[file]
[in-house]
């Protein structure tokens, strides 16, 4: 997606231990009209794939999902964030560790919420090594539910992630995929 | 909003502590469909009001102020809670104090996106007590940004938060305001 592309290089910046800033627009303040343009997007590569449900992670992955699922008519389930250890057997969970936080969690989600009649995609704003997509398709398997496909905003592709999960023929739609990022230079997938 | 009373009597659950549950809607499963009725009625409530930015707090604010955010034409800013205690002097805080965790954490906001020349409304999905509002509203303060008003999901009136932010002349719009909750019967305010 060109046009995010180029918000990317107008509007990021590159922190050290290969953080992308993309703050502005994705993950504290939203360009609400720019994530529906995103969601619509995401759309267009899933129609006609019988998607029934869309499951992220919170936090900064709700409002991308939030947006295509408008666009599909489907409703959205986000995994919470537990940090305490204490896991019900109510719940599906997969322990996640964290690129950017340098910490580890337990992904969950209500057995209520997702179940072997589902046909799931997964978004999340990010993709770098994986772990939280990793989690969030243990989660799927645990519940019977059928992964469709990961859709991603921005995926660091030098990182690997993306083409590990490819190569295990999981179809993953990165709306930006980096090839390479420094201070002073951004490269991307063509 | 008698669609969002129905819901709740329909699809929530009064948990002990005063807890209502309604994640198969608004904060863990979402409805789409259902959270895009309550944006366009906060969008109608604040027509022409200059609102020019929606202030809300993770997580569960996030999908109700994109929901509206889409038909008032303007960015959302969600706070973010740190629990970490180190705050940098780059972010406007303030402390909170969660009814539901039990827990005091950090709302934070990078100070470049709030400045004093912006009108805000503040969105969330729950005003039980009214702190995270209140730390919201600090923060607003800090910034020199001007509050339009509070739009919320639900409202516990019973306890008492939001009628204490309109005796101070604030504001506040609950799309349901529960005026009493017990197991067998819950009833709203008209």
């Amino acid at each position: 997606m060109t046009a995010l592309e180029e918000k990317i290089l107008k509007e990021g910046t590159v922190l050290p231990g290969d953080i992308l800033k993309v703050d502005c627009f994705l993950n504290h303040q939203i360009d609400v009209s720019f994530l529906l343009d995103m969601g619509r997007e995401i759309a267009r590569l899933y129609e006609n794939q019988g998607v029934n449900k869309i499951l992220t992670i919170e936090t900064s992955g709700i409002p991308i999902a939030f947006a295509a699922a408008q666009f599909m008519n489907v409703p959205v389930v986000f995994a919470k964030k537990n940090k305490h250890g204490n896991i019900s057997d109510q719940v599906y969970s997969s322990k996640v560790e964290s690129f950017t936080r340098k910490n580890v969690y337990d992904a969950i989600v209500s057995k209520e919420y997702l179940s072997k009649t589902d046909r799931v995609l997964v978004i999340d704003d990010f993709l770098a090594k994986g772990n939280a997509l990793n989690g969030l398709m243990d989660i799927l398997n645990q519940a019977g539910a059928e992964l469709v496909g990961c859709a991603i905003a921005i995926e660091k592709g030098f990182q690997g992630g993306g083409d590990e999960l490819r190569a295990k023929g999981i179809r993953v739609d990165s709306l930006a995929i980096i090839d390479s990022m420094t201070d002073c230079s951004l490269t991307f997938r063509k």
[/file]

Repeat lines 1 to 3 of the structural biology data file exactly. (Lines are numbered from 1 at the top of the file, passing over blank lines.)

[in-house]
């Protein structure tokens, strides 16, 4: 997606231990009209794939999902964030560790919420090594539910992630995929 | 909003502590469909009001102020809670104090996106007590940004938060305001 592309290089910046800033627009303040343009997007590569449900992670992955699922008519389930250890057997969970936080969690989600009649995609704003997509398709398997496909905003592709999960023929739609990022230079997938 | 009373009597659950549950809607499963009725009625409530930015707090604010955010034409800013205690002097805080965790954490906001020349409304999905509002509203303060008003999901009136932010002349719009909750019967305010 060109046009995010180029918000990317107008509007990021590159922190050290290969953080992308993309703050502005994705993950504290939203360009609400720019994530529906995103969601619509995401759309267009899933129609006609019988998607029934869309499951992220919170936090900064709700409002991308939030947006295509408008666009599909489907409703959205986000995994919470537990940090305490204490896991019900109510719940599906997969322990996640964290690129950017340098910490580890337990992904969950209500057995209520997702179940072997589902046909799931997964978004999340990010993709770098994986772990939280990793989690969030243990989660799927645990519940019977059928992964469709990961859709991603921005995926660091030098990182690997993306083409590990490819190569295990999981179809993953990165709306930006980096090839390479420094201070002073951004490269991307063509 | 008698669609969002129905819901709740329909699809929530009064948990002990005063807890209502309604994640198969608004904060863990979402409805789409259902959270895009309550944006366009906060969008109608604040027509022409200059609102020019929606202030809300993770997580569960996030999908109700994109929901509206889409038909008032303007960015959302969600706070973010740190629990970490180190705050940098780059972010406007303030402390909170969660009814539901039990827990005091950090709302934070990078100070470049709030400045004093912006009108805000503040969105969330729950005003039980009214702190995270209140730390919201600090923060607003800090910034020199001007509050339009509070739009919320639900409202516990019973306890008492939001009628204490309109005796101070604030504001506040609950799309349901529960005026009493017990197991067998819950009833709203008209």
């Amino acid at each position: 997606m060109t046009a995010l592309e180029e918000k990317i290089l107008k509007e990021g910046t590159v922190l050290p231990g290969d953080i992308l800033k993309v703050d502005c627009f994705l993950n504290h303040q939203i360009d609400v009209s720019f994530l529906l343009d995103m969601g619509r997007e995401i759309a267009r590569l899933y129609e006609n794939q019988g998607v029934n449900k869309i499951l992220t992670i919170e936090t900064s992955g709700i409002p991308i999902a939030f947006a295509a699922a408008q666009f599909m008519n489907v409703p959205v389930v986000f995994a919470k964030k537990n940090k305490h250890g204490n896991i019900s057997d109510q719940v599906y969970s997969s322990k996640v560790e964290s690129f950017t936080r340098k910490n580890v969690y337990d992904a969950i989600v209500s057995k209520e919420y997702l179940s072997k009649t589902d046909r799931v995609l997964v978004i999340d704003d990010f993709l770098a090594k994986g772990n939280a997509l990793n989690g969030l398709m243990d989660i799927l398997n645990q519940a019977g539910a059928e992964l469709v496909g990961c859709a991603i905003a921005i995926e660091k592709g030098f990182q690997g992630g993306g083409d590990e999960l490819r190569a295990k023929g999981i179809r993953v739609d990165s709306l930006a995929i980096i090839d390479s990022m420094t201070d002073c230079s951004l490269t991307f997938r063509k």